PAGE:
Look at all the sweet treats waiting for you!

This smorgasbord greeted nearly 100 students at the spring Pastries With Professors event.

You’re invited!  Stop by for a snack and learn more about classes that will be offered by the English and Modern Languages Department.  You can find descriptions of classes, recommendations for what to take next, and donuts.


Bring questions! Bring your friends! Bring an appetite!

Tuesday, October 27, 2015
9:00 am – 11:00 am
Founders Hall 105 (Faculty Lounge)

Meet Jason Owens

This fall, Jason Owens became one of three new faculty members to join the English Department.  We asked him to tell us about himself and what he brings to FMU.

Q. Tell us a little about your research. In what areas do you research? What was your dissertation about? Any future plans?

Jason OwensMy research interests include Black social and political thought, the systemic, institutional, and technological forms of violence against youth in the United States, and the impact/influence of privatization/corporatization on operations, curriculum implementation, and values orientations in public schools. My dissertation focuses on social reconstruction theory in education, particularly the work of Theodore Brameld, and the theory’s radical instructive influence on the values, vision, and mission of public education in the United States. In the future, my research plans are to engage social reconstruction philosophy with different areas of youth culture. I plan to offer social reconstruction theory as a force to defend violent capitalistic onslaughts against the youth, as well as offer awareness to the contemporary crises that endanger this most vulnerable and targeted group.

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Meet Dr. Jason Marley

This fall, Jason Marley became one of three new faculty members to join the English Department.  We asked him to tell us about himself and what he brings to FMU.

Q: Tell us a little about your research. In what areas do you research? What was your dissertation about? Do you have any ongoing projects? Any future plans?

My research focuMarley 1ses mostly on linguistic and narrative experimentation in 20th century global Anglophone fiction. I’m currently working on a project on speech in the postcolonial novel that explores questions of dialect, slang, accents, and vernacular language. Specifically, I focus on writers such as G.V. Desani and Sam Selvon, who experiment with the variability of national and local languages. I’m interested in the ways these texts enact resistance through their experimental—and often extremely antagonistic—representations of speech and language.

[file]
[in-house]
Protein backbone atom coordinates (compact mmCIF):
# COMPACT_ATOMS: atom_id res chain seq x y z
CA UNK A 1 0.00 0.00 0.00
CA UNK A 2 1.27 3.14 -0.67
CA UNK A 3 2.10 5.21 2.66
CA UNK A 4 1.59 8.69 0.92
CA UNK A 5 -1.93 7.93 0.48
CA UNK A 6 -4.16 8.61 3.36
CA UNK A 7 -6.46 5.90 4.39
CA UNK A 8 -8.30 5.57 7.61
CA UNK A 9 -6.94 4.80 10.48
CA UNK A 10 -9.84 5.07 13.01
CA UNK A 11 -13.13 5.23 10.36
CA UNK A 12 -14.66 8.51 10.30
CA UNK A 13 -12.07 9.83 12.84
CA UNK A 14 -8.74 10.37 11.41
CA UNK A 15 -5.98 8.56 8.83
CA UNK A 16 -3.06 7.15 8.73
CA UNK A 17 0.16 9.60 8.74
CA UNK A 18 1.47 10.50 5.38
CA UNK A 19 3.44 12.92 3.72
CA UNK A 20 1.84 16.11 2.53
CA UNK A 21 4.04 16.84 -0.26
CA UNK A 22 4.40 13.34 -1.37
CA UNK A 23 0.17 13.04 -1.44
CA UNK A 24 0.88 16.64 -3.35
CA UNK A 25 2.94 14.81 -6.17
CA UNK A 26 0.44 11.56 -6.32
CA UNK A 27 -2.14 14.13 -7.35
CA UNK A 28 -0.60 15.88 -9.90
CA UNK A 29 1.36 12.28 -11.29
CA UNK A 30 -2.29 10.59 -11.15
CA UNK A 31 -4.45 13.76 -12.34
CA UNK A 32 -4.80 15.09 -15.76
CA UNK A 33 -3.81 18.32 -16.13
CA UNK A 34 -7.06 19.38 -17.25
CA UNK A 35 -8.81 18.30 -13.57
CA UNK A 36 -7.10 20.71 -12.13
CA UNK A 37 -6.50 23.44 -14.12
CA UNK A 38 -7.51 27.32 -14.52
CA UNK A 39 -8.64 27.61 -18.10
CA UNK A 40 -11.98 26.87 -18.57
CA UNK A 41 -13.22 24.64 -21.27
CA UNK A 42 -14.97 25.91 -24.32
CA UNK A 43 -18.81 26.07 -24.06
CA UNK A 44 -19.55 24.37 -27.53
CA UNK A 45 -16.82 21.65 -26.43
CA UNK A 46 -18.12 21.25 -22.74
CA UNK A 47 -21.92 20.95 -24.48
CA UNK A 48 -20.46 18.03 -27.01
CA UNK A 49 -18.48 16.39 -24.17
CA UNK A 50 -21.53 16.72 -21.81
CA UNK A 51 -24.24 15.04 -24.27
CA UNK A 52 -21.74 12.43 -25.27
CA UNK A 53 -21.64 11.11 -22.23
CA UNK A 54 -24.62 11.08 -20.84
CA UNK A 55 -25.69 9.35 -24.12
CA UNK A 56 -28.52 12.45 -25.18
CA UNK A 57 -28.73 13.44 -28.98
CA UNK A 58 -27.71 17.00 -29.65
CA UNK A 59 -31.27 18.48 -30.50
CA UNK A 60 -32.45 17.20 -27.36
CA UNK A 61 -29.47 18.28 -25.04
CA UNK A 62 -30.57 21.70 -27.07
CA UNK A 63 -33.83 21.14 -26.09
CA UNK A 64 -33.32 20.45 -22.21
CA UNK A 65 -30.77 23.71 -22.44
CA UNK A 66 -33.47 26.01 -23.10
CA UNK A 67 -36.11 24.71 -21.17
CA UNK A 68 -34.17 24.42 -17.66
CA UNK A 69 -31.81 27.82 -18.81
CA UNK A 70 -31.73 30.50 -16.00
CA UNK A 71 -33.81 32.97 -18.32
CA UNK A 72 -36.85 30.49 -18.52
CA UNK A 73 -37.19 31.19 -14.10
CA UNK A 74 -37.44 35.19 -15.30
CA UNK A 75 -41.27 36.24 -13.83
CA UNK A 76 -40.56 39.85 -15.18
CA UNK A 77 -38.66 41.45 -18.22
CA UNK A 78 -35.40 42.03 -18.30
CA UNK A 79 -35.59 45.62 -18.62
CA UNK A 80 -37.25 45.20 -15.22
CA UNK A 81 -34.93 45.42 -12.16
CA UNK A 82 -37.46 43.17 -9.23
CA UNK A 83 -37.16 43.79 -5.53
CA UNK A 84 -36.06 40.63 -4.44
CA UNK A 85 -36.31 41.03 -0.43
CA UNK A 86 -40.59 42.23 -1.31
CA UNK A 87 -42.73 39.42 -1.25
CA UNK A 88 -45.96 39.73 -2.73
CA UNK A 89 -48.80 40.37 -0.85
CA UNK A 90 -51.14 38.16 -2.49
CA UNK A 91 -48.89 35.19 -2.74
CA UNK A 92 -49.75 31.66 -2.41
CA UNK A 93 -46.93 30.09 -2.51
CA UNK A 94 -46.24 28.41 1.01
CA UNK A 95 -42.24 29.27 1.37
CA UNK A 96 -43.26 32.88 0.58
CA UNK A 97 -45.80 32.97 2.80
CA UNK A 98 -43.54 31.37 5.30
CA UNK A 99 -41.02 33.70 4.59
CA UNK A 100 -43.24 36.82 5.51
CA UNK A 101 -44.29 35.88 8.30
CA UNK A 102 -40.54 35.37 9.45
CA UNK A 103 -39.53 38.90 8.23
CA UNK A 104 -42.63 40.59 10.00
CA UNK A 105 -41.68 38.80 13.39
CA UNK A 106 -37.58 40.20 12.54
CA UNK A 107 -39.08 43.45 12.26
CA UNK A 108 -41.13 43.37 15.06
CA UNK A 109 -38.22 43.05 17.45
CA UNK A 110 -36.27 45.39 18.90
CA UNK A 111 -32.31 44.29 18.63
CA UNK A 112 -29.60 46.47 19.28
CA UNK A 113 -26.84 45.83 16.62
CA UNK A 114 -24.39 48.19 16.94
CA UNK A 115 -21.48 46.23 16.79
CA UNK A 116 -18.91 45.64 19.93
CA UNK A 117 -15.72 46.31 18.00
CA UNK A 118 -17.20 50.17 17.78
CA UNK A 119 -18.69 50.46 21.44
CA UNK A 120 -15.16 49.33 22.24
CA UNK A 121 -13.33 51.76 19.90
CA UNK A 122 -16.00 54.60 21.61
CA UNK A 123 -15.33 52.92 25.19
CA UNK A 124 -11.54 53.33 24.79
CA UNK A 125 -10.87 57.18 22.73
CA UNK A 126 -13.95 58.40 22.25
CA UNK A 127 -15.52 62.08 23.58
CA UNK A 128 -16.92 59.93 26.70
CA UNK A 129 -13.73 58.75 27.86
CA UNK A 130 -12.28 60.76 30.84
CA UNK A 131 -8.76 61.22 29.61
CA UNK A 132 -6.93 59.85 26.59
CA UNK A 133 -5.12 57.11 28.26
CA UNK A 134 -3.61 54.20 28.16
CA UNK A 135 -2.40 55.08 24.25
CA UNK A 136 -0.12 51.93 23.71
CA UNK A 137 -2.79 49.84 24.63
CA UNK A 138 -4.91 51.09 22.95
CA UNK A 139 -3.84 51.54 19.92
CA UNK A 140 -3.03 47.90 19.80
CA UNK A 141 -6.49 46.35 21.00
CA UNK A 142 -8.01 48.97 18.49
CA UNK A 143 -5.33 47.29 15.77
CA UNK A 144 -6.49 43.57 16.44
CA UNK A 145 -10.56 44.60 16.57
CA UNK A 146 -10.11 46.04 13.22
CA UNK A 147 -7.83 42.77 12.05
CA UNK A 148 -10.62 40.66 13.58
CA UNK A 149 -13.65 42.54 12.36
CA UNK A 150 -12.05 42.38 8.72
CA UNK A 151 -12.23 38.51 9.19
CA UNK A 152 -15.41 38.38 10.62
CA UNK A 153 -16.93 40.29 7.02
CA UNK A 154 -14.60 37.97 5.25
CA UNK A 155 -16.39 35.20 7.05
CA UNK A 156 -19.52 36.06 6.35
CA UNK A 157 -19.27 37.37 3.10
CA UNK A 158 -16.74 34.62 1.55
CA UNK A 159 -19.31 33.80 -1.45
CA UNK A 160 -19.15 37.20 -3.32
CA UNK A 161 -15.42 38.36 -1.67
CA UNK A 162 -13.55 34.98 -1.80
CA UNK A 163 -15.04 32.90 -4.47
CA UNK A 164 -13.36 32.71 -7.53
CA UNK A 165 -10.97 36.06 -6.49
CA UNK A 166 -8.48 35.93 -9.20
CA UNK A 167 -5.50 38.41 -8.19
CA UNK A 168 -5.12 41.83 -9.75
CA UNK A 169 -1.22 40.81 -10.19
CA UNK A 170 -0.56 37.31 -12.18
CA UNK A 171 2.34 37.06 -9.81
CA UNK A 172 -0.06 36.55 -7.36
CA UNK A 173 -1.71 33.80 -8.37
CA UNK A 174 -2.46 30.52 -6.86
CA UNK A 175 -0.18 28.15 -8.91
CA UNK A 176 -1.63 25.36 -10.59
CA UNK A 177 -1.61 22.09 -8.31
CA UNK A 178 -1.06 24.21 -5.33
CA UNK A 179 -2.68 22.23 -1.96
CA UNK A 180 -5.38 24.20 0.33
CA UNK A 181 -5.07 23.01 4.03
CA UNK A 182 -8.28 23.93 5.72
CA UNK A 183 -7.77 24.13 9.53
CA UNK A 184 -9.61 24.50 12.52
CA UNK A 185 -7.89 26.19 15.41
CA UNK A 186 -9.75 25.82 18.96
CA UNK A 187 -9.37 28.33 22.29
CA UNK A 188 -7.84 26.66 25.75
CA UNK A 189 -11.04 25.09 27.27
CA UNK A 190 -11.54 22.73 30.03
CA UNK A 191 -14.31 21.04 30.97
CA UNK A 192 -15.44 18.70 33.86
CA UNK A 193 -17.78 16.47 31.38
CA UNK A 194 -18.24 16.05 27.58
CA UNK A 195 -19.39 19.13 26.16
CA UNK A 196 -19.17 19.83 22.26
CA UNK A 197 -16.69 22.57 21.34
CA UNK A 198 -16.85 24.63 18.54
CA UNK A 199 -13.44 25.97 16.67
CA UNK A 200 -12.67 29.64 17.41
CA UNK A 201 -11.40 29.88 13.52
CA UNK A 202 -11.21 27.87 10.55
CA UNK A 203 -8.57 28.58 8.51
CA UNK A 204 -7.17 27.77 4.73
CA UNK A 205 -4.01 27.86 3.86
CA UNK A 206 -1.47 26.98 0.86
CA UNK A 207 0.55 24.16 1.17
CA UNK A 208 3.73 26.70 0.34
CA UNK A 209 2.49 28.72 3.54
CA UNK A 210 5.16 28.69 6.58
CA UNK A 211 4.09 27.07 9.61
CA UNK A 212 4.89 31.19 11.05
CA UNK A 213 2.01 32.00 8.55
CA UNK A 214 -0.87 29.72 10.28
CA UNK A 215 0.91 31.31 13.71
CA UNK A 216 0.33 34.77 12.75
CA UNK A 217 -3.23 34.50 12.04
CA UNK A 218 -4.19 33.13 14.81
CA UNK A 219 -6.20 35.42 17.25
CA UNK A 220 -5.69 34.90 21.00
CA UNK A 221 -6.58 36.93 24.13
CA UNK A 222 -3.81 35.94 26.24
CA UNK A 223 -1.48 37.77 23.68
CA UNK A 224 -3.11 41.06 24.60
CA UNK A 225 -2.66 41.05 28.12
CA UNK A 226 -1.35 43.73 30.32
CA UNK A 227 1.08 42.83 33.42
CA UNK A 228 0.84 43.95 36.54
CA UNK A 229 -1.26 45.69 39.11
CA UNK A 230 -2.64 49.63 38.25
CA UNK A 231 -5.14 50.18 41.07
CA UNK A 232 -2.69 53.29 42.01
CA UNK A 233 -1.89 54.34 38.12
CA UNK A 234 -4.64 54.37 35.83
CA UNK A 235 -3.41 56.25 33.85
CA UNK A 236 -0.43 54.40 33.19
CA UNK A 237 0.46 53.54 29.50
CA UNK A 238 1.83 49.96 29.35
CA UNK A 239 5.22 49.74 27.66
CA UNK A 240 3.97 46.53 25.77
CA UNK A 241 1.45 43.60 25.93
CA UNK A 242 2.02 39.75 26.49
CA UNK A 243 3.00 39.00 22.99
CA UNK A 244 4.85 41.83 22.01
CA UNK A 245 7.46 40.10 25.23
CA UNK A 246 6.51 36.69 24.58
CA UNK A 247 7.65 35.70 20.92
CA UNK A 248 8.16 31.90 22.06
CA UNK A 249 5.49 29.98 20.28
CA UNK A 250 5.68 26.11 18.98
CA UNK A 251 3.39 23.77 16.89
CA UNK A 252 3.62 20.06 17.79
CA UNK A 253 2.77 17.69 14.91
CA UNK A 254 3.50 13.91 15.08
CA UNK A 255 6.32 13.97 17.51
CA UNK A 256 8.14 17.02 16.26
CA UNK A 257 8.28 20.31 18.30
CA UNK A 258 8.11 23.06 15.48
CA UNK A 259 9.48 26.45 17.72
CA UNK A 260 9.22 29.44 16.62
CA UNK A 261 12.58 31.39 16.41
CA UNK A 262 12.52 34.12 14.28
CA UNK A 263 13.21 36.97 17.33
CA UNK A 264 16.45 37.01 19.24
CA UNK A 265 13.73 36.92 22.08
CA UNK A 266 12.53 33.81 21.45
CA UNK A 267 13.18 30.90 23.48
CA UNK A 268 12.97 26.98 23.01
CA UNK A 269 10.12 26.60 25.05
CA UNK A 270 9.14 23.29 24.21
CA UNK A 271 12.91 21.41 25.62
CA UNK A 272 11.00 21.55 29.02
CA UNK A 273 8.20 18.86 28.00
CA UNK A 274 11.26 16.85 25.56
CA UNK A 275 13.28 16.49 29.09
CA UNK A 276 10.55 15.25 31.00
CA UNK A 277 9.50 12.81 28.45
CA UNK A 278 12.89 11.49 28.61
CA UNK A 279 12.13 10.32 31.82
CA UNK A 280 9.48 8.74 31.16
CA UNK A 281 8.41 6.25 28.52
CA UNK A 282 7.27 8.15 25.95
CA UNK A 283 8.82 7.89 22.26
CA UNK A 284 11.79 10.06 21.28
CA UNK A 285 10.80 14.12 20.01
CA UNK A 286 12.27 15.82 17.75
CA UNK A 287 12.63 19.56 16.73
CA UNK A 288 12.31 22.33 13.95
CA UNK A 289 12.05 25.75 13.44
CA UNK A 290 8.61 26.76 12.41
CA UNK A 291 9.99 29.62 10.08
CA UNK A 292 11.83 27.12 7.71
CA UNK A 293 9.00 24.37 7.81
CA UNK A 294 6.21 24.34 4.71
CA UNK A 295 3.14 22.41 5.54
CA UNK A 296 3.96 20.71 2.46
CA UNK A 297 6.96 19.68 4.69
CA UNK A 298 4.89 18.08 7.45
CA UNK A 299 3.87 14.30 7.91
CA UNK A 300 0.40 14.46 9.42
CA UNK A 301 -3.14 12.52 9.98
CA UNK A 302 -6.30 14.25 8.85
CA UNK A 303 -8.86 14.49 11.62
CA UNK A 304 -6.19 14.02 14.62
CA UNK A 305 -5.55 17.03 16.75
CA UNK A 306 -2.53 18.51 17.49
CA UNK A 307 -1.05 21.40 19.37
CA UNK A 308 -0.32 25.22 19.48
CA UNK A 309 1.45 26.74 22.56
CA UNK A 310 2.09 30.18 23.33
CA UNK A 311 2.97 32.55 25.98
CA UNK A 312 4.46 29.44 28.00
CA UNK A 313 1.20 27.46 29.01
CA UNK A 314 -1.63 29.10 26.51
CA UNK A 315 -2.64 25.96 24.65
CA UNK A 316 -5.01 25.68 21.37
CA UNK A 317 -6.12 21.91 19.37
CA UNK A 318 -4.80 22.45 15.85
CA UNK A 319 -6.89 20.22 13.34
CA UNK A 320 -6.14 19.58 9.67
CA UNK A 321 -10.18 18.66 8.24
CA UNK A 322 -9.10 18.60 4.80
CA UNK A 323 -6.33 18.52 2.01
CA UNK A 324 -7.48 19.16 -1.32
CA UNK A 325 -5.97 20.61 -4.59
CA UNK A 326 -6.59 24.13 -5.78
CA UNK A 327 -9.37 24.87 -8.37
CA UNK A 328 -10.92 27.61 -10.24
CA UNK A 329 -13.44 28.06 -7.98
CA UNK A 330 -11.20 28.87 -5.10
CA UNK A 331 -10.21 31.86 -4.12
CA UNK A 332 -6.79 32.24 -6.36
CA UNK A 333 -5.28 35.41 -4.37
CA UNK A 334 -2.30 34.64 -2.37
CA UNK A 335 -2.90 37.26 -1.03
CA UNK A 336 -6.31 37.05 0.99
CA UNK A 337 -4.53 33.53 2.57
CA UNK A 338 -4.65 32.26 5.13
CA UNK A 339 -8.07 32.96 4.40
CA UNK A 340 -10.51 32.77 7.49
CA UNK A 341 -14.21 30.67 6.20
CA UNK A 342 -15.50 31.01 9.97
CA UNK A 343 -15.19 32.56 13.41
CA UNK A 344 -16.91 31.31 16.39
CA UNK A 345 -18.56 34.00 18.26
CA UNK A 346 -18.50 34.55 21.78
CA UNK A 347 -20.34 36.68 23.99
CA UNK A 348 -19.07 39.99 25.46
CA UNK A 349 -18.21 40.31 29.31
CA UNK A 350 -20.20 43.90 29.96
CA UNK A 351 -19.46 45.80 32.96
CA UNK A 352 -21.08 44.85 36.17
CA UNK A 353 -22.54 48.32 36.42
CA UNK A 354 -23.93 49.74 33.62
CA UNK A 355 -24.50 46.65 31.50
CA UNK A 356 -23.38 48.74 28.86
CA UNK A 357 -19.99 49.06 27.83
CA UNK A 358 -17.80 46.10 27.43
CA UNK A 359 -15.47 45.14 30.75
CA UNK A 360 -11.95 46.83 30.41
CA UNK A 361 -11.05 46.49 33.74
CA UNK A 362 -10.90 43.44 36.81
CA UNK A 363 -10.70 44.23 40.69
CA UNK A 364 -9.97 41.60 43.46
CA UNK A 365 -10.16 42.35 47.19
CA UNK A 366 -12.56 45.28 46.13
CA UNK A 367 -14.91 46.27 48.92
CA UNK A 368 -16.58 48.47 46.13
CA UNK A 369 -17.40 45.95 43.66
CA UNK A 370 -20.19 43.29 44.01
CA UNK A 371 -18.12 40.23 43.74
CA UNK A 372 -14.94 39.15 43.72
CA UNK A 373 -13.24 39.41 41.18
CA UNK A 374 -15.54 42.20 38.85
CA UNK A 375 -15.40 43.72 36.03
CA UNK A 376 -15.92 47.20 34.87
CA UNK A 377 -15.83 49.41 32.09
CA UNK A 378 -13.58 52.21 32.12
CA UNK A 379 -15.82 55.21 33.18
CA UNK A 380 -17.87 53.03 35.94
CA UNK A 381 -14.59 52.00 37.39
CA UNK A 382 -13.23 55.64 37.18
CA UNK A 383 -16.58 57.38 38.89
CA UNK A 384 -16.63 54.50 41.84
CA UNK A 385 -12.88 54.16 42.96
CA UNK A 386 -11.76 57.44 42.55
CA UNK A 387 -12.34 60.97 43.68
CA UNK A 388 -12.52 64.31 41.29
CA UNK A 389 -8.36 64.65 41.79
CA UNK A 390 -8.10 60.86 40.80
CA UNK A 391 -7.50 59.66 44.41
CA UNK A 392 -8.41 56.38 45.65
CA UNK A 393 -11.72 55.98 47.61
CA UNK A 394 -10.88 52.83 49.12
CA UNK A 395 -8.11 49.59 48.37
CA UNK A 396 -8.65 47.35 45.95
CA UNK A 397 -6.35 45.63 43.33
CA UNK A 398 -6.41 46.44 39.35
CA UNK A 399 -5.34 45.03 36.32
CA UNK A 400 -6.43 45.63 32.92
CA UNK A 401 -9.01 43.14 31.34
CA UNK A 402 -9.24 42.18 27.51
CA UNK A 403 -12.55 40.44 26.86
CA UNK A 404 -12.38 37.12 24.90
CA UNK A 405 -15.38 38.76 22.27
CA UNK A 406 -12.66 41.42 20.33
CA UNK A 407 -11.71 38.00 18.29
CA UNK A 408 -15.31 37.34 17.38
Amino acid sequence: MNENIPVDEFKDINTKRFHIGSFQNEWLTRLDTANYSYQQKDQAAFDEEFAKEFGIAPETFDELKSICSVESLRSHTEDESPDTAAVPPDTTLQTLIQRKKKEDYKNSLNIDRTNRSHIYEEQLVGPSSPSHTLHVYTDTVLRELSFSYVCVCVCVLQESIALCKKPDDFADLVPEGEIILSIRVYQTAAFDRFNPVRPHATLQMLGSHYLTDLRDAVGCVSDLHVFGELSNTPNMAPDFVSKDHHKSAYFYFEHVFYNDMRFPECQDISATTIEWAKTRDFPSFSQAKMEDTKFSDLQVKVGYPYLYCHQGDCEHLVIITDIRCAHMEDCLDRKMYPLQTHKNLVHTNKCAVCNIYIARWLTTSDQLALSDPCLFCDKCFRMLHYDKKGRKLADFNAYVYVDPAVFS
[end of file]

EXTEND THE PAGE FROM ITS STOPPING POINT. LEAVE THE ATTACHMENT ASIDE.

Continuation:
I also do some work on Modernism. My two most recent publications are on Jean Rhys and Felipe Alfau—writers who, I would argue, seldom get enough critical attention.

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Elementary Ed. Major Discusses Her Minor in English

FMU student Grace L. shares why minoring in English would help her as an Elementary Education major. She wrote this post as part of her work in English 411: The Rhetoric of New Media and under the guidance of Dr. Amy Rubens.

Before arriving here at FMU, I always thought of writing as my best ability. It was my hobby as a kid, and it followed me throughout my life. When I attended orientation, my name tag had Political Science on it, but I knew it just wasn’t for me.

After researching our English department’s website, I came across the Professional Writing track that I could take as an English major. In the beginning, I didn’t know what to expect when I chose it. I assumed it would consist of me studying to write novels and things of that nature. But in reality, it was the total opposite, and I have looked at the world of writing differently ever since.

In my opinion, the day I began my English 318 course was the day I realized that I would love what I do.